Could your company stand a fraud loss of $150,000 or even $1,000,000? According to the Association of Certified Fraud Examiners (ACFE) these are the median losses suffered by small and large businesses from financial statement fraud. The ACFE classifies fraud into three major types: Asset Misappropriation, Corruption and Financial Statement Fraud. In their 2016 Report to the Nations ACFE identifies financial statement fraud as the least frequent, occurring in less than 10% of reported fraud cases. Even though financial statement fraud is relatively rare it results in the greatest losses of around $1,000,000 each. Even in small businesses the median loss from financial statement fraud is $150,000.

No fraud scheme is easy to uncover but financial statement fraud is unusually difficult because it relies on the detailed analysis of financial statements. While CPA audited statements are the most reliable documents even those cannot prove that fraud is not occurring. In many companies financial statements may not be audited and may only be prepared by the company itself. In the following sections I will discuss some of the difficulties in looking for financial statement fraud and identify general tips to keep in mind while searching for this elusive activity.

To begin the search for fraud several years of financial statements should be obtained. At a minimum the balance sheet, income statement and statement of cash flows are necessary. The statement of cash flows ties the balance sheet and income statement together as shown in the diagram below. Without it the job of finding fraudulent activity becomes much more difficult.

The person behind a financial statement fraud is usually someone with access to the company’s accounting system allowing that person to create or approve transactions. In companies with poor internal controls one person may be able to both create and approve entries. The fraud requires a combination of creating fraudulent transactions in the accounting system and altering or creating fake business documents to back up the transactions.

It is rare for one person in a company to know how to manipulate the accounting system, create fraudulent documents and have access without oversight so frequently these frauds are carried out by several persons working in collusion. On occasion a “trusted” senior executive may be behind the fraud.

Discovery of financial statement fraud by external auditors is uncommon according to ACFE’s Report to the Nations. Most often these fraud schemes are discovered when a tip is received from an employee. This emphasizes the need for a whistleblower and hotline program within a company to complement the internal or external audit functions.

Before beginning an analysis of financial statements some common sense tests can be performed. First, a company with significantly higher sales and/or profitability than other companies in the same type of business might point to possible fraud. This is especially so when the outsized growth has occurred over several years. It is even more likely when the fast growing company has no unique product or service that is being offered.

A company that exhibits both high sales growth with high profitability over time is very rare. Remember, high sales growth is often caused by lower pricing which typically results in lower profitability. A good example is Amazon.com which is using a low pricing strategy to take market share from other companies at the cost of its profitability. Conversely, higher profitability is frequently the result of higher pricing but high prices tend to decrease sales.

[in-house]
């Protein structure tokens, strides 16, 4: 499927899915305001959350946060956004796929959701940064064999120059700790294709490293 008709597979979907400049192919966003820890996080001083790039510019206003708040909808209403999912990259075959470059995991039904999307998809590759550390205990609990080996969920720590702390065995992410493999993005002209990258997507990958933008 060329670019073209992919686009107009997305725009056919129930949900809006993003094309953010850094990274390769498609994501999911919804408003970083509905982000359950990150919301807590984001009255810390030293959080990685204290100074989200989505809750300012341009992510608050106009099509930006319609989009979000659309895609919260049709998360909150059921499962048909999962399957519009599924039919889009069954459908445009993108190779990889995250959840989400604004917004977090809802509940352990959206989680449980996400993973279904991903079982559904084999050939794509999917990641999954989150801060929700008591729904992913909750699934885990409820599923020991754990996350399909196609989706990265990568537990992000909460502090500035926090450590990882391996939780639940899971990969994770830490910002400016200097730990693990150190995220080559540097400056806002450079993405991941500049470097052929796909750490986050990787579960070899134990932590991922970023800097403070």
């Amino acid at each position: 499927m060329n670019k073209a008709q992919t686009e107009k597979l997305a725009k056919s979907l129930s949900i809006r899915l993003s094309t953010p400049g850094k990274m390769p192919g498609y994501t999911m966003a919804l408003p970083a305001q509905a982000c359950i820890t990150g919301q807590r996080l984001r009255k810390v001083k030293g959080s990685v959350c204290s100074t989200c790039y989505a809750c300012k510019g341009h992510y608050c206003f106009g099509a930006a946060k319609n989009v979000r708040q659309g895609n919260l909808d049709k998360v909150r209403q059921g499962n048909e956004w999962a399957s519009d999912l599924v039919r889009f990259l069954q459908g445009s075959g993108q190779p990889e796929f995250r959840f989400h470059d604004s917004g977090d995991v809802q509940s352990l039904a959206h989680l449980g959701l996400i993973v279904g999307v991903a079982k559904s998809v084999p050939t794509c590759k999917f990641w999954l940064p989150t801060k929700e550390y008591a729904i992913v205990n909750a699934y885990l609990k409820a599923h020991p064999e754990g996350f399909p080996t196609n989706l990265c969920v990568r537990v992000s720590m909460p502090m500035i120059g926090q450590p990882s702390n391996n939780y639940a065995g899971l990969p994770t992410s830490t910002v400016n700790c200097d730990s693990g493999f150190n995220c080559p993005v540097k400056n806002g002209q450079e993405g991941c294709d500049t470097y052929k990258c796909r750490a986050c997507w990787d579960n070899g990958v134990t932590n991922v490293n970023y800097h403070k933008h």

The second common sense test is whether the company with strong growing profitability is exhibiting positive cash flow from operations. Highly profitable companies will normally have strong operating cash flow. If the “Cash Provided by Operating Activities” section of the Statement of Cash Flows does not exhibit positive cash flow then another caution signal may be flashing.

There are few free sources of industry sales and profitability information but yahoo.finance.com and google.com/finance have some data. Others to look at are bizstats.com and valuationresources.com. Your commercial and wholesale contacts at local banks and local CPAs may be able to help as well.

Common methods of executing financial statement fraud are creating fictitious revenues, concealing expenses and liabilities, improper asset valuation and timing differences. Some involve recording sales that did not occur. To conceal the fact that cash for these sales has not been received the fictitious payment is often recorded as an Account Receivable (A/R). Over time, as fictitious revenues are created the size of the A/R category grows. In the exhibit below note how the Days of sales tied up in A/R shows steady growth. The fraudster is using uncollected A/R to hide the fact that some of the sales growth the company is experiencing is fictitious.

The complete analysis of financial statements and supporting documents is beyond the scope of this article and an actual analysis of suspected fraud will require the support of trained and experienced forensic accountants. However, the use of the common sense tests can help identify company financial statements that may be suspicious and warrant additional scrutiny.”

The ACFE uses the three factor model of fraud: Pressure, Opportunity and Rationalization. Of these three most companies can only prevent the opportunity for someone to commit fraud. Strong internal controls are the best preventative measure against financial statement fraud.

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